More than 135 restaurants in East Jerusalem and the rest of the Palestinian areas (West Bank) are specialized in providing lunch and dinner meals for inbound tourists who come from abroad. They employ more than 850 workers who support about 800 Palestinian families. The total number of dining chairs in East Jerusalem is 625 and in the West Bank 6,480. In 2019, the total direct revenue, with 60 percent occupancy throughout the year, amounted to US$2.2 million in East Jerusalem and US$5.1 million in the West Bank. Thus, total direct losses amounted to US$7.3 million. As the payback period for return on investment for this type of restaurant is approximately 3 years, without their functioning, some other related businesses will have to close down.

The current number of new tourist buses is 1,250. They range in size from large to small and include models from 2016 to 2020, with a total worth that reached US$280 million – before the COVID-19 crisis hit. Because these buses and coaches have been without work for five months, their market value has decreased by 30 to 40 percent. These buses employ 1,450 drivers who support approximately 1,400 Palestinian families. The current debts of the tourist bus owners to Israeli and Palestinian banks have reached the equivalent of US$85 million. The loss of a single bus per day without work reaches US$300.

A Palestinian tourist guide works an average of 140 days per year, with 650 Palestinian guides generating a total of US$21 million in revenues. Over 600 Palestinian families have now been without income for the last five months.
The losses incurred by souvenir shops and handicraft factories are also in the millions of dollars, as the average tourist spends a minimum of US$120 on a seven-day trip. Including the day visitors, over one million tourists entered the Palestinian Territories in 2019.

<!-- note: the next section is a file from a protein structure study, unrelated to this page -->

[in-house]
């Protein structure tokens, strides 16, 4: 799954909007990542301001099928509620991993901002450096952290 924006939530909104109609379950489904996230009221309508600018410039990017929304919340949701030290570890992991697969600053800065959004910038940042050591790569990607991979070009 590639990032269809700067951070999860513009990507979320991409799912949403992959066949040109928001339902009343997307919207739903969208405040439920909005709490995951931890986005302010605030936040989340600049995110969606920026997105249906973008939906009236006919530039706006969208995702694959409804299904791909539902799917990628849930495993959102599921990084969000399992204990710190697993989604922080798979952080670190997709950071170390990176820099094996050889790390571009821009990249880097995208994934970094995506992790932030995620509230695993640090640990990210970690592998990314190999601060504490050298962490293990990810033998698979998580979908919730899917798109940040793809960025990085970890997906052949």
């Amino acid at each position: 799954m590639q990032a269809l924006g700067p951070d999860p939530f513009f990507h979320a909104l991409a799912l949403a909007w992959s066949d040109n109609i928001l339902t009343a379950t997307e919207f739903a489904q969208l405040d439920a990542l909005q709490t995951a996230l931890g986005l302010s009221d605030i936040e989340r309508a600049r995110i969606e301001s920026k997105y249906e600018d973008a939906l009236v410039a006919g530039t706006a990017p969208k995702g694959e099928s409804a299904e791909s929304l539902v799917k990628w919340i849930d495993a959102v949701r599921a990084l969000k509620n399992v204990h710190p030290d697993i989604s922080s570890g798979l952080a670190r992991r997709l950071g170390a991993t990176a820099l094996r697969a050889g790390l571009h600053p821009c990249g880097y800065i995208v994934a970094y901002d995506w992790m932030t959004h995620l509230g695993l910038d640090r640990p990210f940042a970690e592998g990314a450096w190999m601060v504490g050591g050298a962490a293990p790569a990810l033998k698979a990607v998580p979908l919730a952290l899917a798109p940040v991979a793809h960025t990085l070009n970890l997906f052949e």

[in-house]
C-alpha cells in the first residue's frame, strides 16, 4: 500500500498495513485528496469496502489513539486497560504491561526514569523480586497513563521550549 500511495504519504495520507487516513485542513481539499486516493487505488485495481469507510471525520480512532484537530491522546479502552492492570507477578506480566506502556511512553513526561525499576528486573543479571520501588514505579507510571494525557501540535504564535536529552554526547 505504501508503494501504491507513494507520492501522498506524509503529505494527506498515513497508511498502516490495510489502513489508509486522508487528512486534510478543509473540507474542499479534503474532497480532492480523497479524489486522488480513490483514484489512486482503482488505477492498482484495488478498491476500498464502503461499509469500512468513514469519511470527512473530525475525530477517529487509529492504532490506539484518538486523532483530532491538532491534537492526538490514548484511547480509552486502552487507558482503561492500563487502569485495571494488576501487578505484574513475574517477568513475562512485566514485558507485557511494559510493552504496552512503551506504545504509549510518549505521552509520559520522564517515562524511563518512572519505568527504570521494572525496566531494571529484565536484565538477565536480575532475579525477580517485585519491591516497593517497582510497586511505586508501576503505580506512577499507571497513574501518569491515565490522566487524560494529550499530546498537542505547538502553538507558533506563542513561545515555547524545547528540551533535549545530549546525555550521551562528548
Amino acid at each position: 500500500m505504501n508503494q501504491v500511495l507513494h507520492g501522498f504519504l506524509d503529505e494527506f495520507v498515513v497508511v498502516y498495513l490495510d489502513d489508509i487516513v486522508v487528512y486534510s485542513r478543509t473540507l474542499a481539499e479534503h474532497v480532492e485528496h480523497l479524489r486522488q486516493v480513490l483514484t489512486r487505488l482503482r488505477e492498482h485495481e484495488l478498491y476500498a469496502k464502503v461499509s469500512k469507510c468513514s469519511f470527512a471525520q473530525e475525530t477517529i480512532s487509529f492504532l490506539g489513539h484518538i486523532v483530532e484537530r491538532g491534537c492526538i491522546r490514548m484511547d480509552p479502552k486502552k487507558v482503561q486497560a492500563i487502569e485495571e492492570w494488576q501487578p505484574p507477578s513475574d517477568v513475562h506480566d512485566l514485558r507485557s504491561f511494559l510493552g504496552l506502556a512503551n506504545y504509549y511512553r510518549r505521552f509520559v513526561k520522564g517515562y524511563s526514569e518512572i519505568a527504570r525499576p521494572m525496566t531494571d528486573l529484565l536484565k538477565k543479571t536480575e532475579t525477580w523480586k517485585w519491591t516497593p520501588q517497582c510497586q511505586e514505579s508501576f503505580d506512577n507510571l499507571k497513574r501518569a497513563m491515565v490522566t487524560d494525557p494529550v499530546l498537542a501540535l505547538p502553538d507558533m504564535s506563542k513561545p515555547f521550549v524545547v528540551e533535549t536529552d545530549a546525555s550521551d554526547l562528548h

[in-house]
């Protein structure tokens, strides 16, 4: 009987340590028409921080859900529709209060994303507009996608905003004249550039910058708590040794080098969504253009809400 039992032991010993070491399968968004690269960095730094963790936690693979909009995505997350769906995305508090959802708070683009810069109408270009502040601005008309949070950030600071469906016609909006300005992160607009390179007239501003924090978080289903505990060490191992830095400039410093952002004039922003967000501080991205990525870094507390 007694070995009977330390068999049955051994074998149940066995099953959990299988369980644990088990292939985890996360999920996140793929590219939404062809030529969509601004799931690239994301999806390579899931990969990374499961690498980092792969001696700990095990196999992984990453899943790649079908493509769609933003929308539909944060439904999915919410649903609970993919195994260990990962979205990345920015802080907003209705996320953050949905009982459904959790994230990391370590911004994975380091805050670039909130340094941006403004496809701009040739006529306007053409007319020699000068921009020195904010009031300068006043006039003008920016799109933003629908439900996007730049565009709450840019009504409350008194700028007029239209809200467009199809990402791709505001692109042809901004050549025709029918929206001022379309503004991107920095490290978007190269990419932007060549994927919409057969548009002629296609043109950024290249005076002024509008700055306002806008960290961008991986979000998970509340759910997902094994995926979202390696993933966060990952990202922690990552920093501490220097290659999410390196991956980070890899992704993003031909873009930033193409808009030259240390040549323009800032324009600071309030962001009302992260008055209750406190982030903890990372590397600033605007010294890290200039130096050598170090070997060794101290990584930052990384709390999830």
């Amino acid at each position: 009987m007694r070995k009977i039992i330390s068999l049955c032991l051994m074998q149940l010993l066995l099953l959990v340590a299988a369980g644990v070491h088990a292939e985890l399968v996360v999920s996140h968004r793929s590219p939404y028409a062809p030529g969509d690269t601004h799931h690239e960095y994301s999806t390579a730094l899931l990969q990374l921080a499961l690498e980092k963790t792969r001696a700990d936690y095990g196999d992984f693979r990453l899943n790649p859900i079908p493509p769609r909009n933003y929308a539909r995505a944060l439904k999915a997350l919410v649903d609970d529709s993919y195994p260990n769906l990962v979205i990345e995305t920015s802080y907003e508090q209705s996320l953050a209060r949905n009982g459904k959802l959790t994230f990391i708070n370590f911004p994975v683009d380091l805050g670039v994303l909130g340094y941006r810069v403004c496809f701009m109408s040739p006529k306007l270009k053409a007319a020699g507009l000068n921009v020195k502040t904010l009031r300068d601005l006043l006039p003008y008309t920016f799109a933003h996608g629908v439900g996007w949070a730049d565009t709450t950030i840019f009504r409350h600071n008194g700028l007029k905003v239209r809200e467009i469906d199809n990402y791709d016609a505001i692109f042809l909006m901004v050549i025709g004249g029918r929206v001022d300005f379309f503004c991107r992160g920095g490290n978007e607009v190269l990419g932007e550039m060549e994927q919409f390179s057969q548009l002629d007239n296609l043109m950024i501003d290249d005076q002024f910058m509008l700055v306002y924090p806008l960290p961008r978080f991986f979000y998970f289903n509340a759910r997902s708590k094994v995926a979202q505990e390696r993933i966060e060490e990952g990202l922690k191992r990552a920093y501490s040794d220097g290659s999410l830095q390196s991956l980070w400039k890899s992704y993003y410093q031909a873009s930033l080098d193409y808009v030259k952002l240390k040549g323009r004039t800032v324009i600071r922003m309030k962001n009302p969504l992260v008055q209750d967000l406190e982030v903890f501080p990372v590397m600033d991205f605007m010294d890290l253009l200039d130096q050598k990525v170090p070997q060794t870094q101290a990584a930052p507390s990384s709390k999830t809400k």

The spread of the coronavirus pandemic has precipitated an economic catastrophe of enormous proportions in Palestine. It is clear that no rescue attempts are being made, even for part of the tourism sector that is vital for the Palestinian economy. Banks will show no mercy to tourist hotels and their owners who are on the edge of insolvency. When this pandemic ends, we should not expect a quick return to the previous activity of incoming tourism. It will take a long time for the wheels to start moving again and for the world to return.

The official authorities must immediately establish a compensation fund. Who else can limit the extent of the terrible destruction to the embattled and besieged Palestinian economy?


Tony Khashram is the founder and managing director of Aeolus Tours, a full-service travel agency and tour operator for inbound and outbound tourism. He is also the president of the Holy Land Incoming Tour Operators Association (HLITOA), the private-sector association that represents 50 tour operators throughout Palestine. He is committed to supporting the Palestinian economy and GDP by strengthening the tourism sector.

This article originally appeared in the monthly magazine This Week in Palestine.